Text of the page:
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So, I've also dabbled in Go; and would be interested in hearing others' impressions of it.

My own sense is that it's a truly excellent language for writing servers -- mostly because it has a well thought out collection of concurrency and exception handling features.  Speaking as a hobbyist, I'd certainly recommend it to other hobbyists interested in rolling simple but efficient servers.  

But while the semantics are lovely, Go's syntax has some warts. The variable definition shorthand makes it easy to write scoping bugs, and the syntax restrictions on newlines seem fairly terrible.  A few months back we had a long thread on lua-l about the changes in lua's newline handling between 5.2 and 5.1 -- and working with Go has left me with a renewed confidence that sensible newline sensitivity is important.  As best as I can tell; Go's parser will throw an error anytime you do something with newlines that makes it vaguely nervousness -- effectively a much more aggressive version of the "Ambiguous syntax" error from 5.1.  And this ends up being a perpetual source of small annoyances.

I still think Roberto et al. went too far in dropping all newline checks from 5.2 -- but Go stands as an excellent example of the problems inherent in the opposite extreme.


On Mon, Aug 5, 2013 at 9:57 AM, Lorenzo Donati <> wrote:
Hi All!

First of all sorry in advance for posting something only mildly related
to Lua.

I've had this curiosity for the last couple of months, after reading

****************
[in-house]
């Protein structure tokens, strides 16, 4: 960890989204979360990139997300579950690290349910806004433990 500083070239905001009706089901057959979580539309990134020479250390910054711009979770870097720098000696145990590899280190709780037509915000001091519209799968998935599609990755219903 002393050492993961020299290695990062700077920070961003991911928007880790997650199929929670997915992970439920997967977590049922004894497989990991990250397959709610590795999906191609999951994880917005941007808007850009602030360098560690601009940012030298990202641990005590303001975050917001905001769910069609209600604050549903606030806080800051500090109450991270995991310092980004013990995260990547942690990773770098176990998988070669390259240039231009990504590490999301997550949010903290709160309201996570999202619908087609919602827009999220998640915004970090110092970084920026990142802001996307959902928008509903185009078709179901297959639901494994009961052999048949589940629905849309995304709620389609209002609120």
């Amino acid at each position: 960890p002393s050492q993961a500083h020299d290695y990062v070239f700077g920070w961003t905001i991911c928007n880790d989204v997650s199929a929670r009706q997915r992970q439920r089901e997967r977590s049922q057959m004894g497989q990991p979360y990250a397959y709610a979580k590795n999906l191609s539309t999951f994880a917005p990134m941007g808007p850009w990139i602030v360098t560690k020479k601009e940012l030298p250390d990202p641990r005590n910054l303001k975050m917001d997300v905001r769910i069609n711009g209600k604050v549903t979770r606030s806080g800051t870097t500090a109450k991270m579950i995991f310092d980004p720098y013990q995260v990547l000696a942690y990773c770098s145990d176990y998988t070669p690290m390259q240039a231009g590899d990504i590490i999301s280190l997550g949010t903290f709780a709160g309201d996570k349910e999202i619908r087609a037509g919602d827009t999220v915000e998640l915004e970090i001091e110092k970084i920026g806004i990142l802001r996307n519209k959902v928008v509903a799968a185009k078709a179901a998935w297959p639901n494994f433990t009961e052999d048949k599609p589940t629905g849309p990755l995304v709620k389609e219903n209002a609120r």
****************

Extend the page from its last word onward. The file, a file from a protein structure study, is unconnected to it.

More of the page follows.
some articles on the current state of Go language and its usage at
Google. According to Google, it seems that Go is helping solve an
increasing number of problems in Google's codebase efficiently and
cleanly. According to their vision (as I get it) Go is *the* next
generation system programming language (and sometimes it seems to me
they would want it to be the next C).

What's the relation with Lua? Since I subscribed to lua-l I've read tons
of posts of experienced high-level developers describing what
language(s) (beside Lua) they use in their projects. Most are C/C++ or
even assembly, but lots of other more "esoteric" languages have been
mentioned as being used in *production* of non-toy projects.

I've never seen on lua-l such statements about Go. Only casual mentions
for more or less toy or proof-of-concepts projects. Neither have I seen
mentions to Go in those PLs "shootouts" that occasionally pop-up in lua-l.

I myself have spent some time playing with it, after reading some posts
of Steve Donovan, but I cannot really say I've become a Go expert! Since
Go is packed with lots of cross-platform "batteries" and a tightly
integrated C-compiler (CGO) it seems to me that it would make an
excellent platform for developing in Lua, too, but it doesn't seem it
has caught Lua developers' attention.

Therefore, I'd really like what's the stance of Lua community regarding
Go: is it too young? Pros vs. Cons? Is it really considered a good
language for SW production by expert, seasoned developers? Is it too
much hype? What's wrong with Go? Do you think is it a language worth of
investing your time on for serious programming?

TIA for all the explanations and opinions any of you will have the
kindness to share!


-- Lorenzo

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